New York Assembly to Hold Unprecedented Joint-Committee Hearings on Rockefeller Drug Law Reform on Thursday, May 8

Press Release May 5, 2008
Media Contact

Tony Newman at (646)335-5384

New York–Coinciding with the 35th anniversary of the draconian Rockefeller Drug Laws, the New York State Assembly will hold unprecedented hearings to explore a public health approach to drug policy in New York. In a first-time development, the joint hearing will be convened by six different Assembly committees — Codes, Corrections, Judiciary, Public Health, Alcohol and Drug Addiction, and Social Services. This type of hearing has never been assembled regarding issues surrounding the Rockefeller Drug Laws.

New York drug policy has been dominated by the Rockefeller Drug Law for 35 years, with disastrous results that have been well documented. While the general consensus is that these failed laws should be scrapped, no effective alternative approach has been seriously considered by the New York State Legislature. Under the Rockefeller Drug Laws, New York has been the national leader in racial disparities resulting from disastrous drug policies — over 90% of those incarcerated under the laws are Black and Latino, even though whites use and sell drugs at higher rates.

The joint hearings of the Assembly offer an opportunity for New York to become a national leader in coordinated, sensible, and effective drug policies based in a public health paradigm and guided by science, reason, and compassion. A public health approach focuses on saving lives and increasing community health and safety by developing programs that reduce the death, disease, and suffering associated with drug abuse and addiction.

A public health approach would create a new bottom line in New York. It will focus on saving lives and increasing community health and safety by fostering programs that reduce the spread of HIV/AIDS, Hepatitis C, and other blood-borne diseases, offer more overdose prevention programs, and a Good Samaritan policy that provides immunity to those that call 911 in the event of a drug overdose. It also would greatly expand harm reduction programs that have proven effective in reducing death and disease associated with drug use.

Two hearings have been scheduled–Thursday, May 8, in New York City, and Thursday, May 15, in Rochester. At the May 8 hearing in New York City, advocates will rally outside the hearings in support of scrapping the Rockefeller Drug Laws and advancing a public health approach to drug policy. These hearings signal a remarkable shift from the Assembly’s traditional efforts to approach Rockefeller reform from the criminal justice perspective. People formerly incarcerated under the Rockefeller Drug Laws, family members, treatment providers, criminal justice reform advocates, and religious leaders and elected officials will rally from noon to 2 p.m.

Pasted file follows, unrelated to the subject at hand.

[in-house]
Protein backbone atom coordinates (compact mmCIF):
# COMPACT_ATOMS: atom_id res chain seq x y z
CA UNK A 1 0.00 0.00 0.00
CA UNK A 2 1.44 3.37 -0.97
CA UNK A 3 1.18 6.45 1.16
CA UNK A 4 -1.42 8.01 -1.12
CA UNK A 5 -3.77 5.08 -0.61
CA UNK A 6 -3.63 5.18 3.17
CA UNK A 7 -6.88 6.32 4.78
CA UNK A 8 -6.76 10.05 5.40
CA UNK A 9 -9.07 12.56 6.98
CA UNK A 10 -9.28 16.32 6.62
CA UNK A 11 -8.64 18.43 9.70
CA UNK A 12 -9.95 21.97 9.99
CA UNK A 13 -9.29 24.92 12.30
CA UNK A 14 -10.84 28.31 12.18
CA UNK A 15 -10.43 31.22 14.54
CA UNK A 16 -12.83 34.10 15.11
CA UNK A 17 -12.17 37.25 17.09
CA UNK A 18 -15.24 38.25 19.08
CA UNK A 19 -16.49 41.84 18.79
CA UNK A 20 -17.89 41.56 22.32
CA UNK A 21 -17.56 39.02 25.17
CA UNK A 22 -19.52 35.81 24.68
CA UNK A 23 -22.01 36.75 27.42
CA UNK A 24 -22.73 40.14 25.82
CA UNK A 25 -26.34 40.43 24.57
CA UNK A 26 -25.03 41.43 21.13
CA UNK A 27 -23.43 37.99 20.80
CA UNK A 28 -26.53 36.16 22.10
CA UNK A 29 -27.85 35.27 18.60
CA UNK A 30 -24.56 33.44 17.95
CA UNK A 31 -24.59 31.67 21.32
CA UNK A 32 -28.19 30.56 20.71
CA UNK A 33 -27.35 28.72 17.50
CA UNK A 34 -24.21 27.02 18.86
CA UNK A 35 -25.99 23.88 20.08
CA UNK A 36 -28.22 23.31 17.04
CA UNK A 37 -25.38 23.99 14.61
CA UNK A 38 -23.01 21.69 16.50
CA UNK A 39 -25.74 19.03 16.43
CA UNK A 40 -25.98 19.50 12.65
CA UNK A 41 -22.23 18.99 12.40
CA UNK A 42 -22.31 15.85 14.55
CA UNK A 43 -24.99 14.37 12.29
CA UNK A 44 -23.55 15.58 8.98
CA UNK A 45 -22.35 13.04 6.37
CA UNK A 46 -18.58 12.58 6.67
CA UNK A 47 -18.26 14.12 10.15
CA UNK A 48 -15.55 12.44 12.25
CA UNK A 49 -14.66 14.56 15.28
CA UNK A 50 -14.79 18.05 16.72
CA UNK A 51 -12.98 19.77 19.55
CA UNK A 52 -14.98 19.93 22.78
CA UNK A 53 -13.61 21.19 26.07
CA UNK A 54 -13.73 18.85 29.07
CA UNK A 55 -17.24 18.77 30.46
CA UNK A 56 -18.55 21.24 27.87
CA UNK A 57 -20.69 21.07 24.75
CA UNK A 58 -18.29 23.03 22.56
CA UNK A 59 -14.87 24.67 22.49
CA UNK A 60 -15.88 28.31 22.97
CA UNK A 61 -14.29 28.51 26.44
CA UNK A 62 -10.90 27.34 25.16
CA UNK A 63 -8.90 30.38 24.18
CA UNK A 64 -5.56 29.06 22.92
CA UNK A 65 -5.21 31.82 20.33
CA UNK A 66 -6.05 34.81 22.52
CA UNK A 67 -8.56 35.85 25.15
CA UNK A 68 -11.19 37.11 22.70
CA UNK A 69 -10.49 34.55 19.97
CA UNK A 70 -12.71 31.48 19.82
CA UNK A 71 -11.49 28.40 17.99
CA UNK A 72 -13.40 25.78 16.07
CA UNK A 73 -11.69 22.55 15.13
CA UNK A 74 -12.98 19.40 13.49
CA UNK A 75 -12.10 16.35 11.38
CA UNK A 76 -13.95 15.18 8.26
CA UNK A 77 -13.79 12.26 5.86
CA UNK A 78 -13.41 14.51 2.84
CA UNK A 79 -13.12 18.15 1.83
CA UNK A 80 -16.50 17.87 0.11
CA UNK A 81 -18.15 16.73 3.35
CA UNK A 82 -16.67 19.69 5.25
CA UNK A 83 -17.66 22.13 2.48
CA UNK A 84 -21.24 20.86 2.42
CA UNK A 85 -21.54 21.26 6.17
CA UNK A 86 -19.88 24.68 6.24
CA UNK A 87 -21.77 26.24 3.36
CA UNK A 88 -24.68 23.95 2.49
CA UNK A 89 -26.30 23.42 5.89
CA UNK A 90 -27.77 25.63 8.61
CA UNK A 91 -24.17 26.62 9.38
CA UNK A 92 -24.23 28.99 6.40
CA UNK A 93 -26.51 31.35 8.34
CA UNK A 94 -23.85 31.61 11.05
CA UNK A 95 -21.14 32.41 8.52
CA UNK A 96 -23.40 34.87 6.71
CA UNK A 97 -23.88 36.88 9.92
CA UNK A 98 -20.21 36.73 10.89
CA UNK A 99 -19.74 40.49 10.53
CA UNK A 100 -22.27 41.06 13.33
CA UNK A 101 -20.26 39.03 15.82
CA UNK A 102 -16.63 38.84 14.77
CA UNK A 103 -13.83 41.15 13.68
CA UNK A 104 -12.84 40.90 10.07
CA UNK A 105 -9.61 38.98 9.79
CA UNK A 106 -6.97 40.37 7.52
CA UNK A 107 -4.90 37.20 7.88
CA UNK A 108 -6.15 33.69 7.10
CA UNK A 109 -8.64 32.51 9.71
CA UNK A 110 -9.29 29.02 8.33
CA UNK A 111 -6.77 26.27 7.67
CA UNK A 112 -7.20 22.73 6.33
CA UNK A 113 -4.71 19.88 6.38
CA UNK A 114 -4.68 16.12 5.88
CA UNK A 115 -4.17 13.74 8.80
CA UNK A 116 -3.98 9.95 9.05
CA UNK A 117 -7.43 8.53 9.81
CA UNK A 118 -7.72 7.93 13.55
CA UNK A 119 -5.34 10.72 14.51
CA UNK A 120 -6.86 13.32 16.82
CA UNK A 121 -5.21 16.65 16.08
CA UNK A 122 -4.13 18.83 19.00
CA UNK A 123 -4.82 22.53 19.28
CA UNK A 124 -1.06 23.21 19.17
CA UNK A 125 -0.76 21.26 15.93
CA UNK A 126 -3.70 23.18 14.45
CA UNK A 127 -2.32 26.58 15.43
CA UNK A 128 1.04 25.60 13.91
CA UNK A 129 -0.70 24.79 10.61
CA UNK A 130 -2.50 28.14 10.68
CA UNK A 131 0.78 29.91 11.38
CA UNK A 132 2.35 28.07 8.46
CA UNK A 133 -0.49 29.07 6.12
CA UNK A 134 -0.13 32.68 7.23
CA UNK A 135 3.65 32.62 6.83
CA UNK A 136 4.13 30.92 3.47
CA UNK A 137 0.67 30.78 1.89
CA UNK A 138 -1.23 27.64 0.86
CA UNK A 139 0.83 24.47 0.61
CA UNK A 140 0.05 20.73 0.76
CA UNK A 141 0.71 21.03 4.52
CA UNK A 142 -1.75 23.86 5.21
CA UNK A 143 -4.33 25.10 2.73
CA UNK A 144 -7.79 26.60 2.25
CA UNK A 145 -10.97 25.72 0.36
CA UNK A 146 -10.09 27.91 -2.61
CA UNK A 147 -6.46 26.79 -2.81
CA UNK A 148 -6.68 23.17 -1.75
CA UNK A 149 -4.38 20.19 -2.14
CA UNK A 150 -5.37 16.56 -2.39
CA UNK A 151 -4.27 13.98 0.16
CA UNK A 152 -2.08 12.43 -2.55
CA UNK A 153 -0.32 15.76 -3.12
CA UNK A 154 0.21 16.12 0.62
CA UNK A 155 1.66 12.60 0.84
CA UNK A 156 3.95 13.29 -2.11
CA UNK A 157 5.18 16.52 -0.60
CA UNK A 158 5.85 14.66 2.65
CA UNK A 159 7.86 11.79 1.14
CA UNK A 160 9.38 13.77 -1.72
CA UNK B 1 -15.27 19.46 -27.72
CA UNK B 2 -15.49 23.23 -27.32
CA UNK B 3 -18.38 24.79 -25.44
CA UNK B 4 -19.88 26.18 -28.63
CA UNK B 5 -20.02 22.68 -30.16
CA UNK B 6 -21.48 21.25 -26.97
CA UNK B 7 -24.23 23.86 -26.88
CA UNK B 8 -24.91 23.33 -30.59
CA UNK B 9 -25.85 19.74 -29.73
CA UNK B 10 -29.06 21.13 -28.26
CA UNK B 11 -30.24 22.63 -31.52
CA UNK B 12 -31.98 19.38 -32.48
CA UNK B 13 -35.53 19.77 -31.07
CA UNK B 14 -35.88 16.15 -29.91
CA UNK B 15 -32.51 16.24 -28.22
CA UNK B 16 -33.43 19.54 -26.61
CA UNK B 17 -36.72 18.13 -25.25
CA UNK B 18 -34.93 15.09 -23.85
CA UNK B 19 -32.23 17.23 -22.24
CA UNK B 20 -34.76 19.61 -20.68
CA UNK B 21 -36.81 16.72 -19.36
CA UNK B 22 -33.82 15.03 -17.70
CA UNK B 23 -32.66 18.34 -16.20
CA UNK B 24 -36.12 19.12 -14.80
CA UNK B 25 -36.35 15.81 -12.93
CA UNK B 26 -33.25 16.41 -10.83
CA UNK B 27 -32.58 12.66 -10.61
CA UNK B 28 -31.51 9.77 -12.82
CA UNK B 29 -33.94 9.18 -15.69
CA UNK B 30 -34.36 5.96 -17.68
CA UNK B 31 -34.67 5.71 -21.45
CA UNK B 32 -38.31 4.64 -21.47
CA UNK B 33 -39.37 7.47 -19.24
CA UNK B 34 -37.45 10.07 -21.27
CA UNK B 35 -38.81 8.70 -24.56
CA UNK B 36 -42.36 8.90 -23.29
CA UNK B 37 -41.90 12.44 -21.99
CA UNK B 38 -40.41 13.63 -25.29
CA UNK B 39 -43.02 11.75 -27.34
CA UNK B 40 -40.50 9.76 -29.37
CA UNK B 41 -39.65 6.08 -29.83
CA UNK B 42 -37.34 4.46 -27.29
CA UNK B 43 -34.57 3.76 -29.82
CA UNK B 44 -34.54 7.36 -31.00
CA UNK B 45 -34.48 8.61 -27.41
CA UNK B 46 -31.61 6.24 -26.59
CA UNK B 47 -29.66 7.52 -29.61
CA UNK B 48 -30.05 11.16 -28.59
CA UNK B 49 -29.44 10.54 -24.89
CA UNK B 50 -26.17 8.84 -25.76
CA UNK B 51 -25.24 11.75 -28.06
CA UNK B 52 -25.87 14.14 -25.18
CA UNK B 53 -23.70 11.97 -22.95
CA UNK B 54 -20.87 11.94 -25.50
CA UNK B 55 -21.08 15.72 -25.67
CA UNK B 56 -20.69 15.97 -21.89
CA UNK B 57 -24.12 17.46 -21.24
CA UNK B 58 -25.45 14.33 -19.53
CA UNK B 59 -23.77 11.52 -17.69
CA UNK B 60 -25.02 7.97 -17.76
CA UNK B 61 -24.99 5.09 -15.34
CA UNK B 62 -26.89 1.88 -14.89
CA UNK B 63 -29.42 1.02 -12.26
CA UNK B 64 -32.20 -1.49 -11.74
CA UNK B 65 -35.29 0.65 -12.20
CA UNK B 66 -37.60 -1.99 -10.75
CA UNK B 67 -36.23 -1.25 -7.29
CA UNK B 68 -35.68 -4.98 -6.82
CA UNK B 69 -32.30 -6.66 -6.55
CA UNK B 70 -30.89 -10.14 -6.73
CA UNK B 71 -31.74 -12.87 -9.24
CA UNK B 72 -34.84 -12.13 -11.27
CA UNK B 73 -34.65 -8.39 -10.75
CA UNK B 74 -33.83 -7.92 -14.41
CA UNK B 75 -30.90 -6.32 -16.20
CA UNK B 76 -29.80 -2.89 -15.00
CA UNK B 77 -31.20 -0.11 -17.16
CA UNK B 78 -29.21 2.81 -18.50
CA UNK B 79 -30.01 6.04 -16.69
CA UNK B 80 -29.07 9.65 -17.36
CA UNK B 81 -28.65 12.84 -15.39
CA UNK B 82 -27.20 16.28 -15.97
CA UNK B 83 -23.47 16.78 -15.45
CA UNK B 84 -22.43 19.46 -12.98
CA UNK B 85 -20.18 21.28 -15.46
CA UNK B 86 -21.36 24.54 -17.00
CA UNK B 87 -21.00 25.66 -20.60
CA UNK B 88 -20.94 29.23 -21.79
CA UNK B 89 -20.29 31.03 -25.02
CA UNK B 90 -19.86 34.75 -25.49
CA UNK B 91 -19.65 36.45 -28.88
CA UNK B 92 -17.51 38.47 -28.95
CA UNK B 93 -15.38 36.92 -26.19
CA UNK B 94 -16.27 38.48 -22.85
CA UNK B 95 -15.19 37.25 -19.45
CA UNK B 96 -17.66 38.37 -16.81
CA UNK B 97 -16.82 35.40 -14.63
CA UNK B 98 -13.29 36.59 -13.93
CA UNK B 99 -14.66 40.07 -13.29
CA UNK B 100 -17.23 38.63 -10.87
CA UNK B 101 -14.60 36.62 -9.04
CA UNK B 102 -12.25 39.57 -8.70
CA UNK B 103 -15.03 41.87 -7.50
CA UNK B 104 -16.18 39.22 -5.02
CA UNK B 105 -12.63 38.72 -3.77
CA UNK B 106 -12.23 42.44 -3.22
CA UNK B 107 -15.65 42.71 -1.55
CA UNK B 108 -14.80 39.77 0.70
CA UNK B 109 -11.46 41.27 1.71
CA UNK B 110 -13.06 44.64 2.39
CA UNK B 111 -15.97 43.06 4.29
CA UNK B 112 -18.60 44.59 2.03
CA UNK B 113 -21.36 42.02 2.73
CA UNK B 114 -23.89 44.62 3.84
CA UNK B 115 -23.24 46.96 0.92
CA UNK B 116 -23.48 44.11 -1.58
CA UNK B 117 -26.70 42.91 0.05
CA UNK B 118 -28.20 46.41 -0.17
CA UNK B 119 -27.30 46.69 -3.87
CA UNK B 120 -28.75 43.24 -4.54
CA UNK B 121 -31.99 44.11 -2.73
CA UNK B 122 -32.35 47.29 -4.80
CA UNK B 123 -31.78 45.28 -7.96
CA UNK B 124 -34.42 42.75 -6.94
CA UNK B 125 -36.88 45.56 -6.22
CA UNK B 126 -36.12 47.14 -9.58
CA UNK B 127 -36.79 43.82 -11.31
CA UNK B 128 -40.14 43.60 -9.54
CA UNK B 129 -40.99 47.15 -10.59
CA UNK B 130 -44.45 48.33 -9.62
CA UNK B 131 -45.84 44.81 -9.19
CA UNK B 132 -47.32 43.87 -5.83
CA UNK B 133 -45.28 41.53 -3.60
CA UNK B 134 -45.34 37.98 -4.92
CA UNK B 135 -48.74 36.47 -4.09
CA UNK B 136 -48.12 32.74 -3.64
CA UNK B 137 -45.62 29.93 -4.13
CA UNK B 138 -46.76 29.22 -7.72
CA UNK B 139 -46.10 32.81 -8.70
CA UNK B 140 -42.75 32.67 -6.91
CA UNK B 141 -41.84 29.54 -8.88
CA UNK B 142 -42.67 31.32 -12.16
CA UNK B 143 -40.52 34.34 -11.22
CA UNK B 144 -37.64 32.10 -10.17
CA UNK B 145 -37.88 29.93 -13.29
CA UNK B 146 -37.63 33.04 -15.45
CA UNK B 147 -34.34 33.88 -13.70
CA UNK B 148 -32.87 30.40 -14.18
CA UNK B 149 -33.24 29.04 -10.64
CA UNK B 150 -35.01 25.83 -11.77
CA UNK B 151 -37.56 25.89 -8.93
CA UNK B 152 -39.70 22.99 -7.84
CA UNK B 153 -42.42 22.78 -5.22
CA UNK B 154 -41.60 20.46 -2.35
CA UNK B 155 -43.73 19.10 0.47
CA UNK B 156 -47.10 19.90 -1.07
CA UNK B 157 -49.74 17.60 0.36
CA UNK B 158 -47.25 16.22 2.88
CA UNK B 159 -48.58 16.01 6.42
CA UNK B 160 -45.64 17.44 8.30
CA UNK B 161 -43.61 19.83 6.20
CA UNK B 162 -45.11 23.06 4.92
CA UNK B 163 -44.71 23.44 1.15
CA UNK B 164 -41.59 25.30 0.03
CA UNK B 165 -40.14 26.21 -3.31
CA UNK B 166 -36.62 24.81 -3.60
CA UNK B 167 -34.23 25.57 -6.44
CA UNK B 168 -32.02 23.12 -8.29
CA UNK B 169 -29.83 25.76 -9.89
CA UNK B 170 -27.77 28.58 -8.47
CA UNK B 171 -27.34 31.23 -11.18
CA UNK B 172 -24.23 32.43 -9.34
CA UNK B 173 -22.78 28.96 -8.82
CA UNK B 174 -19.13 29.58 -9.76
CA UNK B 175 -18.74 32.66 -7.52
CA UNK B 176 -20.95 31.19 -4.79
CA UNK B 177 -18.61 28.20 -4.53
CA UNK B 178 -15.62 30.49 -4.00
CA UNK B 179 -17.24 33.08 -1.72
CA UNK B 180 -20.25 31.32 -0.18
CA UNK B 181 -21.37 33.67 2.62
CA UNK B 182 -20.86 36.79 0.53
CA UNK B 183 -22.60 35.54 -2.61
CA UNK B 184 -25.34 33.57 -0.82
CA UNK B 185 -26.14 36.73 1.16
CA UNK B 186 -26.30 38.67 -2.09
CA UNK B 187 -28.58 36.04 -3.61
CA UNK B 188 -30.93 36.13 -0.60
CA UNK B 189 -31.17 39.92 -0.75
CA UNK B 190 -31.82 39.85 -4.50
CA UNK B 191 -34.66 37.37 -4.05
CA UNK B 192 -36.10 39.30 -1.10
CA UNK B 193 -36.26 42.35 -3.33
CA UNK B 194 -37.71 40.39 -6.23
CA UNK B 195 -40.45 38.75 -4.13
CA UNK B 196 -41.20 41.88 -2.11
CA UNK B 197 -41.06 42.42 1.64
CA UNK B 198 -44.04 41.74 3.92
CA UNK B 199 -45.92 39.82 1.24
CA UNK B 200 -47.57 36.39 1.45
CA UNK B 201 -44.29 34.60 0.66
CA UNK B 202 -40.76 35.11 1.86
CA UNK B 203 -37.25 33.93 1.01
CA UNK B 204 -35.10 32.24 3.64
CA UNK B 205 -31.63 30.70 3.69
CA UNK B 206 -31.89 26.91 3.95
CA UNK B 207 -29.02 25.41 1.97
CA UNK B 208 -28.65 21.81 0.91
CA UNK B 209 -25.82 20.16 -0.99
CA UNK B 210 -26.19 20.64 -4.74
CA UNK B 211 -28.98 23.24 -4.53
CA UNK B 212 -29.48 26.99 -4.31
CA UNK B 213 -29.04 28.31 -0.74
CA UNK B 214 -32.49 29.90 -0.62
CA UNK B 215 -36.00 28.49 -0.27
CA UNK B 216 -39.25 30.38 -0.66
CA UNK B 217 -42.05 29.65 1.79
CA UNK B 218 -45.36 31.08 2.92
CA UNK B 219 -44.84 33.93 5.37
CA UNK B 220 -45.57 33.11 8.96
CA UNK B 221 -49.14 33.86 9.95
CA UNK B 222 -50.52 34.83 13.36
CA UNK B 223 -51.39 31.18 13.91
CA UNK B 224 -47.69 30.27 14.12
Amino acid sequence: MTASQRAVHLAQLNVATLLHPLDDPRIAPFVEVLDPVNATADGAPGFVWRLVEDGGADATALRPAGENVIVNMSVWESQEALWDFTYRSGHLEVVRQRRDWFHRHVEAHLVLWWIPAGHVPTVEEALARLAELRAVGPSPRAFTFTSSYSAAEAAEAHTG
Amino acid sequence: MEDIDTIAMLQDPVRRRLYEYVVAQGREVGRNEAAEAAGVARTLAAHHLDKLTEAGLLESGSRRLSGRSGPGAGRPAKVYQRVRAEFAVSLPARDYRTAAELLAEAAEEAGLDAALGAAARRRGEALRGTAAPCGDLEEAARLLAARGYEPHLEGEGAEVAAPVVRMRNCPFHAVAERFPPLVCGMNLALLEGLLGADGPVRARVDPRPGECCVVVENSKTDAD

Enacted in 1973, the Rockefeller Drug Laws mandate extremely harsh prison terms for the possession or sale of relatively small amounts of drugs. Supposedly intended to target major dealers (kingpins), most of the people incarcerated under these laws are convicted of low-level, nonviolent offenses, many of whom have no prior criminal record.

Despite modest reforms in 2004 and 2005, the Rockefeller Drug Laws continue to deny people serving under the more punitive sentences to apply for shorter terms, and do not increase the power of judges to place addicts into treatment programs. Over 13,000 people are locked up for drug offenses in New York State prisons, representing nearly 22 percent of the prison population and costing New Yorkers hundreds of millions of dollars every year.

“My son did not benefit from the so-called reforms of 2004,” said Cheri O’Donoghue, whose son, Ashley, was incarcerated for five years on a 7 — 21 year sentence, on a first-time, nonviolent offense. “When do families like ours finally get justice? The Assembly’s mandate is clear–the status quo has failed, and we need a new approach based in public health.”

What: Rally outside Legislative Hearing Calling for a Public Heath Approach to Drug Use and Abuse
When: Thursday, May 8, noon.
Where: 250 Broadway (between Murray Street and Park place)
Who: Cheri O’Donaghue, mother of a former Rockefeller Drug Law prisoner and steering member of FREE!; Terrence Stevens, Executive Director of In Arms Reach and former RDL prisoner; Sen. Eric Schneiderman; Sen. Tom Duane; Tony Papa, Drug Policy Alliance and former RDL prisoner; Bob Gangi, Correctional Association; Bob Perry, NYCLU; Maurice Lacey, Treatment Provider, and others TBA.

A young woman holds a sign that says "End the Drug War."

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